I want to quote one passage in particular, from later in the book (which is more psychological portrait than straight biography). Warhol’s magazine Interview, first titled inter/VIEW and then Andy Warhol’s Interview, featured stars interviewing other stars with the results transcribed generously and precisely, without the editing that conventionally turns spontaneous speech into readable prose:
Interview magazine was Andy’s most sustained attempt, after a [a novel], to cross the border between tape-recorded speech and the written word: his experiments in bridging this divide involve a serious philosophical quest to figure out where and how verbal meaning breaks down, and to track the imprecise, shiftless way the words occupy the time it takes to utter and understand them. Andy’s intensest experiences were visual, not verbal, yet he remained fascinated by his own difficult, hampered process of verbalization. Interview, an ideal vehicle, allowed him to indulge his interest in dialogue, as well as his desire to bodysnatch reality and to seal it in falsely labeled canisters. Via the technological mediation of tape recorder, Andy hoodwinked time and talk, and canned it as a product bearing his own name.
I don’t know how serious a philosophical quest it was, but I can relate to the interest in unedited dialogue. Anyone who has transcribed recorded speech will have noticed how halting and erratic is its syntax, compared to the deliberate (if not always elegant) order of writing.
Warhol’s unashamedly commercial attitude can belie the fact that he was a deeply sensual artist, and for all his awkwardness with language I think he must have savoured this slippery, intimate side of it – especially when it manifested in so messy and profligate a fashion.
You might know Emma Taylor’s book sculptures. They are lovely creations: intricate, serene, and alive. Her work is reminiscent of the anonymous book art that began appearing in Edinburgh a few years ago, but the identity of the latter remains unknown.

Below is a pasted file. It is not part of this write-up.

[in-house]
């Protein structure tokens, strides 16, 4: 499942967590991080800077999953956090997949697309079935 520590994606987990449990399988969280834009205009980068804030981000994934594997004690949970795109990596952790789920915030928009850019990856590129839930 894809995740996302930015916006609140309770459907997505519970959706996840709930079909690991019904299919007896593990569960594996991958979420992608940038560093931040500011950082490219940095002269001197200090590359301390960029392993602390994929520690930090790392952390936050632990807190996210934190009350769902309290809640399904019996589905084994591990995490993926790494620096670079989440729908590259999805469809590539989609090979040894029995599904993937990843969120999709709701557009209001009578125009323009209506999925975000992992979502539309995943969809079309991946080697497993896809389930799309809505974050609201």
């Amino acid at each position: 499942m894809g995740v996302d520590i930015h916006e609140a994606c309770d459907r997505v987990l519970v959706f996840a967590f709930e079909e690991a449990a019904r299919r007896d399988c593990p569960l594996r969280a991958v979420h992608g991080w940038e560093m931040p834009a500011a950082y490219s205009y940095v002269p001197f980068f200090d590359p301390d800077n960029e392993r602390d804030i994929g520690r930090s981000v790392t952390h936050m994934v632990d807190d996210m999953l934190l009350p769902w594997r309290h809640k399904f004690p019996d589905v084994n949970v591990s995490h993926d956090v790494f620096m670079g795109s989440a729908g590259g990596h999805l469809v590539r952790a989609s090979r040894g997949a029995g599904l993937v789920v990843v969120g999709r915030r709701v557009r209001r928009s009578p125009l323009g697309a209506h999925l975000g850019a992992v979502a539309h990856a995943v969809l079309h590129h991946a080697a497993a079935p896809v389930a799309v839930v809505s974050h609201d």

[NB: I initially believed the two artists were the same, and have edited the above to clarify. Sorry about that.]
Ms. Taylor has a Tumblr blog showcasing her work: From Within a Book, to which I now direct your attention. The main page has assorted photos, links, and notes, including works in progress. There’s also a selection of completed sculptures. She writes:
To me the possibility of the end of the book is a tragic one; I appreciate books as an object as much as I enjoy the stories and knowledge which they hold.
This appreciation surely grows in those exposed to her art: think how a beginning reader with their first library card would react upon seeing these miniature worlds that seem to grow out of the very pages of each book, the text embodied in a study of itself.
As a child I adored ‘make and do’, tugging and taping paper into all sorts of three-dimensional entities – all quite crude and disposable, but transporting nonetheless. Peggy Nelson, in her analysis of pop-up books, put it nicely: “we were not content with surfaces”.
Here’s a short clip showcasing Taylor’s book sculptures from 2013:
And a longer and very interesting behind-the-scenes video showing step by step how she turned a copy of John Galsworthy’s Swan Song into a ‘Swan Song’ of her own: